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. (July 2014)
Sinusoidal plane-wave solutions are particular solutions to the electromagnetic wave equation.
The general solution of the electromagnetic wave equation in homogeneous, linear, time-independent media can be written as a linear superposition of plane-waves of different frequencies and polarizations.
The treatment in this article is classical but, because of the generality of Maxwell's equations for electrodynamics, the treatment can be converted into the quantum mechanical treatment with only a reinterpretation of classical quantities (aside from the quantum mechanical treatment needed for charge and current densities).
The reinterpretation is based on the theories of Max Planck and the interpretations by Albert Einstein of those theories and of other experiments. The quantum generalization of the classical treatment can be found in the articles on photon polarization and photon dynamics in the double-slit experiment.
Experimentally, every light signal can be decomposed into a spectrum of frequencies and wavelengths associated with sinusoidal solutions of the wave equation. Polarizing filters can be used to decompose light into its various polarization components. The polarization components can be linear, circular or elliptical.
The plane sinusoidal solution for an electromagnetic wave traveling in the z direction is
for the electric field and
for the magnetic field, where k is the wavenumber,
is the angular frequency of the wave, and is the speed of light. The hats on the vectors indicate unit vectors in the x, y, and z directions. r = (x, y, z) is the position vector (in meters).
The plane wave is parameterized by the amplitudes
Electromagnetic radiation can be imagined as a self-propagating transverse oscillating wave of electric and magnetic fields. This diagram shows a plane linearly polarized wave propagating from right to left. The magnetic field (labeled M) is in a horizontal plane, and the electric field (labeled E) is in a vertical plane.
Polarization state vector
All the polarization information can be reduced to a single vector, called the Jones vector, in the x-y plane. This vector, while arising from a purely classical treatment of polarization, can be interpreted as a quantum state vector. The connection with quantum mechanics is made in the article on photon polarization.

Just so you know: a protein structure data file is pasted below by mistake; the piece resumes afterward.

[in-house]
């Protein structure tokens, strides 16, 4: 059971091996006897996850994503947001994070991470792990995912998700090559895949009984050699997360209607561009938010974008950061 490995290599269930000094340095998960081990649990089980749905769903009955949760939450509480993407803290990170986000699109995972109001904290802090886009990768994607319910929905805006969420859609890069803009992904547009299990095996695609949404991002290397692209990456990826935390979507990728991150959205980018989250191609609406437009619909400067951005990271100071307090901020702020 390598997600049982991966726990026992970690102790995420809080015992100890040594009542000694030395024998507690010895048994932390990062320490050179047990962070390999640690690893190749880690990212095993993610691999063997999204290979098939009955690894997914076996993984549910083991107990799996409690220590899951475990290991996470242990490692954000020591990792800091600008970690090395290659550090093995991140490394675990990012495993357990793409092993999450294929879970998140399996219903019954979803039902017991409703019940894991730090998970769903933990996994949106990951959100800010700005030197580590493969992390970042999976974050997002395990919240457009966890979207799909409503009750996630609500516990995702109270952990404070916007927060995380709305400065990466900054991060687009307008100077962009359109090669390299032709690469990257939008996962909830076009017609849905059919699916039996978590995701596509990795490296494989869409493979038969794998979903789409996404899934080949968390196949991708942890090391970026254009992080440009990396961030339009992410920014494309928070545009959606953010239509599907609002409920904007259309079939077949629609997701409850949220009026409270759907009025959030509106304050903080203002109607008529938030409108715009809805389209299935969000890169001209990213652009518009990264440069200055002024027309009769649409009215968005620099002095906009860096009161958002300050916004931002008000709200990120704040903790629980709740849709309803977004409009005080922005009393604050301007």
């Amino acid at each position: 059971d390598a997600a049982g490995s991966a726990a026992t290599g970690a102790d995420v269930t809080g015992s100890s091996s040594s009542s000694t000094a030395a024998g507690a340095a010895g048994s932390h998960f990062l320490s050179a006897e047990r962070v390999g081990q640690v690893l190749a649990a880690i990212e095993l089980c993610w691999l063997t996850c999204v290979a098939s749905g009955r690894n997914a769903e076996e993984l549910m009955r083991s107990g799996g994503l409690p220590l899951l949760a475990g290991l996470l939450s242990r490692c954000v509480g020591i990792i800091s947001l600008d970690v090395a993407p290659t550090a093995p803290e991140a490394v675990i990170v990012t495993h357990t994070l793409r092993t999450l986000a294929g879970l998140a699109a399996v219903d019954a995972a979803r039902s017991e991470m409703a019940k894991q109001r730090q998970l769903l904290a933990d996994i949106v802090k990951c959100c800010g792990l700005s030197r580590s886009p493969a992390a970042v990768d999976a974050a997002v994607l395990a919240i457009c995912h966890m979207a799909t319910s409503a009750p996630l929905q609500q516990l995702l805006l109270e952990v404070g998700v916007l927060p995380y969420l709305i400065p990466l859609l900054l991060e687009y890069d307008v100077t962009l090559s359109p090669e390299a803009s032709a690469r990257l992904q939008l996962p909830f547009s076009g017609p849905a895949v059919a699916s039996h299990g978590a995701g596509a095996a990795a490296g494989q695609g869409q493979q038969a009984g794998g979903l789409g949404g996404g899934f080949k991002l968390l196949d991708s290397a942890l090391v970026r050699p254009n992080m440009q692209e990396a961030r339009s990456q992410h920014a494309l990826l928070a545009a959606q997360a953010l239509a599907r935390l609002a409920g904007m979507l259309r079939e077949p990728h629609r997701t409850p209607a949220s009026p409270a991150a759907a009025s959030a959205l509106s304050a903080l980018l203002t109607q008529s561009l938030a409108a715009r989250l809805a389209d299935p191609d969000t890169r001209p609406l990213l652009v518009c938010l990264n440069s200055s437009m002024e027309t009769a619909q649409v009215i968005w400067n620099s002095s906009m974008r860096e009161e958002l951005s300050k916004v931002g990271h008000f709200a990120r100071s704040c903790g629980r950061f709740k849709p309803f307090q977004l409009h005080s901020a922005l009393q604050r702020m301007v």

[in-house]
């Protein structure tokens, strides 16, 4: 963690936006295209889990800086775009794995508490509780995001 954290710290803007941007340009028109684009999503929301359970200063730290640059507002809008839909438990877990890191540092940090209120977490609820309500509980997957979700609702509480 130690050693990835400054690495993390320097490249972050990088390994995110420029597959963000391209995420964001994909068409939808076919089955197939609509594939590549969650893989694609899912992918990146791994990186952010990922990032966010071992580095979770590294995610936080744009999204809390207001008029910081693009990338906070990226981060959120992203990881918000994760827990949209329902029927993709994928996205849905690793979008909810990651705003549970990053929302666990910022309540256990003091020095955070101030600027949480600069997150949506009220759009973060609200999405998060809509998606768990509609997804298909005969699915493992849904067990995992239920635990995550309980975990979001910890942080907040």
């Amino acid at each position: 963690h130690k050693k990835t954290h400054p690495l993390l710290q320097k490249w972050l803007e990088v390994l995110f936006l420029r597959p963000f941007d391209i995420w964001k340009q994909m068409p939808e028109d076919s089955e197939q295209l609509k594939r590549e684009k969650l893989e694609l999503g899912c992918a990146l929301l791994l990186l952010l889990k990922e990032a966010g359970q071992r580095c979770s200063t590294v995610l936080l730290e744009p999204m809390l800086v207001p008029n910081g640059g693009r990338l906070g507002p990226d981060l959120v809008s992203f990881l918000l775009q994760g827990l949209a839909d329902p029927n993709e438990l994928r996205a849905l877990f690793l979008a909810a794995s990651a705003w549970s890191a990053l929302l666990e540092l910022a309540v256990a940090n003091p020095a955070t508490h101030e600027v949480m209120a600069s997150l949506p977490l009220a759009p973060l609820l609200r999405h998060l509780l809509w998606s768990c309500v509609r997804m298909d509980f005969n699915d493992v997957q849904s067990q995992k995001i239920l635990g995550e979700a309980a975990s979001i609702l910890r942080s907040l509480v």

The vector emerges from the plane-wave solution. The electric field solution can be rewritten in complex notation as
is the Jones vector in the x-y plane. The notation for this vector is the bra-ket notation of Dirac, which is normally used in a quantum context. The quantum notation is used here in anticipation of the interpretation of the Jones vector as a quantum state vector.
Dual Jones vector
The Jones vector has a dual given by
Normalization of the Jones vector
A Jones vector represents a specific wave with a specific phase, amplitude and state of polarization. When one is using a Jones vector simply to indicate a state of polarization, then it is customary for it to be normalized. That requires that the inner product of the vector with itself to be unity:
An arbitrary Jones vector can simply be scaled to achieve this property. All normalized Jones vectors represent a wave of the same intensity (within a particular isotropic medium). Even given a normalized Jones vector, multiplication by a pure phase factor will result in a different normalized Jones vector representing the same state of polarization.
In general, the wave is linearly polarized when the phase angles are equal,
This represents a wave polarized at an angle with respect to the x axis. In that case the Jones vector can be written
Elliptical and circular polarization
The general case in which the electric field is not confined to one direction but rotates in the x-y plane is called elliptical polarization. The state vector is given by
In the special case of =0, this reduces to linear polarization.
Circular polarization corresponds to the special cases of ?=±?/4 with =?/2. The two circular polarization states are thus given by the Jones vectors:
- Jackson, John D. (1998). Classical Electrodynamics (3rd ed.). Wiley. ISBN 0-471-30932-X.